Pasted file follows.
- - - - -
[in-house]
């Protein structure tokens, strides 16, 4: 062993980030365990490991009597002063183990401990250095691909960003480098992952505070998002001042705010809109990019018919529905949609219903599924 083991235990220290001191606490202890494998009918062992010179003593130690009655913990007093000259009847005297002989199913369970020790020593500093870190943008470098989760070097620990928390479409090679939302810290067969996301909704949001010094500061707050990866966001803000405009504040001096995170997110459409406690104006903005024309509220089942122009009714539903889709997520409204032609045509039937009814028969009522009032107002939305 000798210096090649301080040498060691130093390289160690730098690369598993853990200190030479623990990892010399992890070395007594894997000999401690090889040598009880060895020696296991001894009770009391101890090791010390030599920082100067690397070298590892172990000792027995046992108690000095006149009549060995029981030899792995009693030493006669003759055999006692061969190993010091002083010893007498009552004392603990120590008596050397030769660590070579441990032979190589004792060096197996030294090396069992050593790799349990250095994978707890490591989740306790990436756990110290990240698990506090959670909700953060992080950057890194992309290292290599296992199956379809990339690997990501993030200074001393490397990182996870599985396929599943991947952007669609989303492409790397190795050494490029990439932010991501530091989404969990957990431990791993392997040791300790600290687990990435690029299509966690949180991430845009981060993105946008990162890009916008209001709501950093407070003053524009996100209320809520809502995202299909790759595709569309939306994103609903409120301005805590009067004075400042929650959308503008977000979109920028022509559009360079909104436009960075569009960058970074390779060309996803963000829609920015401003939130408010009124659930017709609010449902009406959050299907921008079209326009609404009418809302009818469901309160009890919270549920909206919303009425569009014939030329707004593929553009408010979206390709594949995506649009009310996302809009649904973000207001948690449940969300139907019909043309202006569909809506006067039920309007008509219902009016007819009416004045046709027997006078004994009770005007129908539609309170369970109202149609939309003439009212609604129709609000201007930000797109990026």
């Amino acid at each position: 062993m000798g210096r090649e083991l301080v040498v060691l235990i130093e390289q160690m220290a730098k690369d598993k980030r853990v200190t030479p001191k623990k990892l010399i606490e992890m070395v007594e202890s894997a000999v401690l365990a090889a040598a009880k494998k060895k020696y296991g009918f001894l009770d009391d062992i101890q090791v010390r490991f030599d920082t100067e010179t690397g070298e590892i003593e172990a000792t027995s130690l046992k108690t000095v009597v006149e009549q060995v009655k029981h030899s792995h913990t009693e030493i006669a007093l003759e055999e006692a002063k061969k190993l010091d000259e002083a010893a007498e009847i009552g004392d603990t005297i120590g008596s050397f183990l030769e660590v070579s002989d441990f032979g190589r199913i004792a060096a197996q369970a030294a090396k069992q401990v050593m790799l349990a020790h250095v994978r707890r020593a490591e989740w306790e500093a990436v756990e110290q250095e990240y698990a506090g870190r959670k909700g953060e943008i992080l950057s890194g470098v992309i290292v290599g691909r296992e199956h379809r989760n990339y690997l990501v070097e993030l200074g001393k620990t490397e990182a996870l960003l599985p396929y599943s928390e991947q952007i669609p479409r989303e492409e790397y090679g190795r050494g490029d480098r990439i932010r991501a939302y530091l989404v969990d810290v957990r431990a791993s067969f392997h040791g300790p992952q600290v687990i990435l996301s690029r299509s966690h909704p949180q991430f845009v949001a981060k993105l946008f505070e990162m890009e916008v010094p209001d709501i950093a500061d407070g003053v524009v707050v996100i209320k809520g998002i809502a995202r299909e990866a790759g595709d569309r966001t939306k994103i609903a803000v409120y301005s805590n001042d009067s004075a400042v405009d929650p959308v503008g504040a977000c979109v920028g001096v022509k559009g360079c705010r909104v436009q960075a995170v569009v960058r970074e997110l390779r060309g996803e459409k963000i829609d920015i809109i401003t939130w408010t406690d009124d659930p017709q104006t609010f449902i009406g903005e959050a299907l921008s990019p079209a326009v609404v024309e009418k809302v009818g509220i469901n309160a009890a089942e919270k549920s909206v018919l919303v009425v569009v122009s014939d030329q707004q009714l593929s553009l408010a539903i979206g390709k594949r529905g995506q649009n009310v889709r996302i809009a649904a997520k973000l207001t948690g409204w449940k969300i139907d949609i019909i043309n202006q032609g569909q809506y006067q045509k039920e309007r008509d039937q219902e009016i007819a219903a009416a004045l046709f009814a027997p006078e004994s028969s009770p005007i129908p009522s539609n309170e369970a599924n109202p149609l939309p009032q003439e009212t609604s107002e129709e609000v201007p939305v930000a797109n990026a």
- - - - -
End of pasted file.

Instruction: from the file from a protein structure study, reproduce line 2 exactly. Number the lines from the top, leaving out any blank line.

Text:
């Protein structure tokens, strides 16, 4: 062993980030365990490991009597002063183990401990250095691909960003480098992952505070998002001042705010809109990019018919529905949609219903599924 083991235990220290001191606490202890494998009918062992010179003593130690009655913990007093000259009847005297002989199913369970020790020593500093870190943008470098989760070097620990928390479409090679939302810290067969996301909704949001010094500061707050990866966001803000405009504040001096995170997110459409406690104006903005024309509220089942122009009714539903889709997520409204032609045509039937009814028969009522009032107002939305 000798210096090649301080040498060691130093390289160690730098690369598993853990200190030479623990990892010399992890070395007594894997000999401690090889040598009880060895020696296991001894009770009391101890090791010390030599920082100067690397070298590892172990000792027995046992108690000095006149009549060995029981030899792995009693030493006669003759055999006692061969190993010091002083010893007498009552004392603990120590008596050397030769660590070579441990032979190589004792060096197996030294090396069992050593790799349990250095994978707890490591989740306790990436756990110290990240698990506090959670909700953060992080950057890194992309290292290599296992199956379809990339690997990501993030200074001393490397990182996870599985396929599943991947952007669609989303492409790397190795050494490029990439932010991501530091989404969990957990431990791993392997040791300790600290687990990435690029299509966690949180991430845009981060993105946008990162890009916008209001709501950093407070003053524009996100209320809520809502995202299909790759595709569309939306994103609903409120301005805590009067004075400042929650959308503008977000979109920028022509559009360079909104436009960075569009960058970074390779060309996803963000829609920015401003939130408010009124659930017709609010449902009406959050299907921008079209326009609404009418809302009818469901309160009890919270549920909206919303009425569009014939030329707004593929553009408010979206390709594949995506649009009310996302809009649904973000207001948690449940969300139907019909043309202006569909809506006067039920309007008509219902009016007819009416004045046709027997006078004994009770005007129908539609309170369970109202149609939309003439009212609604129709609000201007930000797109990026």